Apple and Beats will also announce Hi-Res Audio streaming for Apple Music, allowing owners of the new Apple and Beats-branded headphones to listen to their music at a higher-than-ever fidelity. This will set off yet another discussion within geek circles about whether or not the difference is noticeable, but that won't matter to Beats' audience. Beats' brand value will continue to climb.

The press will put the new headphones through their paces and likely be impressed, both with the audio quality (real or not) and the reliability of Bluetooth 5. The battery life of the Bragi-style wireless AirPods will only beat existing alternatives by an hour or maybe two, but reviewers will still recommend them because of Bluetooth 5's benefits and the lack of other options at the time of the iPhone's launch. They'll be good enough (yet expensive enough) to become a fashionable status symbol leading up to the Holidays. Apple Watch runners, in particular, will really enjoy them.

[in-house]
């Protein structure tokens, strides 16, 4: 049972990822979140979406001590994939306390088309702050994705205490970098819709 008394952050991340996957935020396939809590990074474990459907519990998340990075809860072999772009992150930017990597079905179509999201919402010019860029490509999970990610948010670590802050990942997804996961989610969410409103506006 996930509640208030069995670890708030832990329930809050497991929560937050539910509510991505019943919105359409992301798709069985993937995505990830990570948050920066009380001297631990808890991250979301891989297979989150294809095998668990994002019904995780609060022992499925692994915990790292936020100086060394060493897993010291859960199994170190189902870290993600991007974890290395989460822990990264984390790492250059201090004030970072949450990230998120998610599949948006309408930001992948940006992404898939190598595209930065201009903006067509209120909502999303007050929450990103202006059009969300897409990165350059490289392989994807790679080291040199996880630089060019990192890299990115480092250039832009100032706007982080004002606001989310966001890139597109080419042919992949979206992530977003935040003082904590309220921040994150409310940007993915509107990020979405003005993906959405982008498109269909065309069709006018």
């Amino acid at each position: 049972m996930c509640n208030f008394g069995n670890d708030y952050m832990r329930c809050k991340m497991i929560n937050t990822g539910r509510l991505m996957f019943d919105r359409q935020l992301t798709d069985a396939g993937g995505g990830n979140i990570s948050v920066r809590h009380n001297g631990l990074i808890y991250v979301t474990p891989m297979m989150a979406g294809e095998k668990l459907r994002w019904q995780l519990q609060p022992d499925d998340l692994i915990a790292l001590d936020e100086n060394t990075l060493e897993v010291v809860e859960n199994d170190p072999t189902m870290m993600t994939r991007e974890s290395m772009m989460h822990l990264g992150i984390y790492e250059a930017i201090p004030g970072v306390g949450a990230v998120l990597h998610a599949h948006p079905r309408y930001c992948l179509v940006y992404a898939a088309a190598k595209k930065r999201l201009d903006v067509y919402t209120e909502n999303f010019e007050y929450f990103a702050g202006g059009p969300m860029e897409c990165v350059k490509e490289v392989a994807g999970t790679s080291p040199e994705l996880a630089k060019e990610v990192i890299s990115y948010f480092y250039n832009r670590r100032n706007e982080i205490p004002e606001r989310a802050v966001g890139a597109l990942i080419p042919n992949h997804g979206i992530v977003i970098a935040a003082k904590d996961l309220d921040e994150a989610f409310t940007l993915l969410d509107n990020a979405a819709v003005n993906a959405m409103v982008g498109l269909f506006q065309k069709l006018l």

Speaking of the Watch, the new iteration will include Bluetooth 5 as well (further improving its battery life), and so will every Mac that Apple refreshes later this year. The newfound mesh networking capability of these devices will position Apple well to sell new, compelling, home-focused, and high-margin HomeKit accessories early next year.

Let's see what happens on Wednesday.

'Listen to me. Listen to me.'

I'd like to present two bits of food for thought, without a lot of discussion.

The first is a brief clip from the 1957 film, 12 Angry Men. The whole film is absolutely worth watching if you've never seen it, but for this clip you only need to know that a roomful of jurors are starting to have reasonable doubts about the evidence presented during an 18-year-old boy's murder trial.

After a loud, anger-fueled tirade, the other jurors start to turn their backs, and the disruptive man's rant turns into a simple plea:

Juror 10: "Listen to me. Listen to me."

Juror 4: "I am. Now sit down and don't open your mouth again."